Thursday, April 19, 2012

Porting Deadly Dodge Ball

I have been slowly moving away from Flash towards HTML 5 for a while with 12 Months of Doomsday most likely being my last Flash project. It is certainly possible that Flash CS6 will somehow convince me to keep developing for Flash, but Adobe has pissed me off quite a bit the last few months so CS6 would have to have extremely impressive features (or a really cheap upgrade from CS5.5) in order to keep me as a customer. For this reason I decided to port my Friday the 13th project from Flash to HTML 5. If porting from Flash to HTML 5 wasn't enough, I thought it would also be a good opportunity to play around with EaselJS, which is a Flash-like animation library for JavaScript.

The reason I thought about using a third-party (open source) library instead of cleaning up and building on top of my own is simply due to the fact that going forward I am going to have less time to spend on my site as I am going to be focused on developing some mobile games. By using a third-party library, I don't have to worry about the low level graphics code and can focus my limited time creating games. There are a lot of choices available, but I decided to go with EaselJS because it is similar to Flash and is being used by a couple of other projects so it has some chance to stay around.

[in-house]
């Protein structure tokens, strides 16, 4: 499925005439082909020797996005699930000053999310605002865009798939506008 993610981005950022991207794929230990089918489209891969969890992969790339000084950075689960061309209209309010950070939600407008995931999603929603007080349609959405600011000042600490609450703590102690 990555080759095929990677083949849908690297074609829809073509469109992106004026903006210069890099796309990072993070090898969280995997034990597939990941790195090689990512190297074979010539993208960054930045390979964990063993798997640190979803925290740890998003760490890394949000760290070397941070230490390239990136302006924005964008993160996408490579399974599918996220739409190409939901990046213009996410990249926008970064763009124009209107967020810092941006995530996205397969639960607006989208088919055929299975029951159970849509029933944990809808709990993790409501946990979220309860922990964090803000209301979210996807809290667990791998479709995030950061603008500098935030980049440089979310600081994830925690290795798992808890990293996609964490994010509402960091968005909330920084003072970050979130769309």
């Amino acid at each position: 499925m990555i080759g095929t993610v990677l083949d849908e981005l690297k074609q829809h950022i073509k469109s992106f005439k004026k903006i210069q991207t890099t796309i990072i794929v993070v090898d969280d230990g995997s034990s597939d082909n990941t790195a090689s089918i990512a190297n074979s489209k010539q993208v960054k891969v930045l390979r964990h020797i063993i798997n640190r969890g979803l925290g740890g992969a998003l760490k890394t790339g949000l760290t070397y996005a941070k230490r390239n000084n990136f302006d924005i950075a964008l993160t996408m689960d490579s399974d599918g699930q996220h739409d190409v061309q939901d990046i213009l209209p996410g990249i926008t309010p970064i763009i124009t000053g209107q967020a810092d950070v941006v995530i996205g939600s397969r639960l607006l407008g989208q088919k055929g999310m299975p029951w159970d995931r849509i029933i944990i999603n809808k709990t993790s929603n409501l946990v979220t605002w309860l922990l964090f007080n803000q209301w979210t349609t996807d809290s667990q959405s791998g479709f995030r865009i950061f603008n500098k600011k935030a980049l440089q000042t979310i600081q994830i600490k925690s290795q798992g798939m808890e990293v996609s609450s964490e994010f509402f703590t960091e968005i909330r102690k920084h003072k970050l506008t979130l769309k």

EaselJS is not vector based, but instead relies on image strips. Flash has a feature that lets you export an animation as a series of image files so I used this feature to create the fireball. This left me with a large number of files that had to be combined into an image strip. Sure, it is possible to load the images by hand into a paint program and assemble the image strip but there must be a tool that does this. A quick search for such a tool lead me to Texture Packer. While this is a paid tool, it does have a free version that simply restricts you to the more essential features. This provides enough capability to create image strips for games. As I happen to write a development blog, the author of the tool was kind enough to give me a key for the full version. With that disclaimer out of the way, I do suggest that if you need to take a number of individual frames of animation and turn them into an image strip that you take a look at this tool.

With the movie clip converted into an image strip it was fairly easy to move the code over to JavaScript.  The big difference was that the stage does not automatically update itself but requires you call an update function. This is not that huge of a deal as there is a built-in timer class that lets you call a tick function which can be used to call the stage update function. Of course, you also have to remember to change getTimer() into Ticker.getTime() and a few other minor differences, but overall the library feels enough like Flash that it was not too difficult to transition to. It is certainly a library that I will be playing around with in the future.

For those of you interested in either of these tools, EaselJS is located at and Texture Packer is located at

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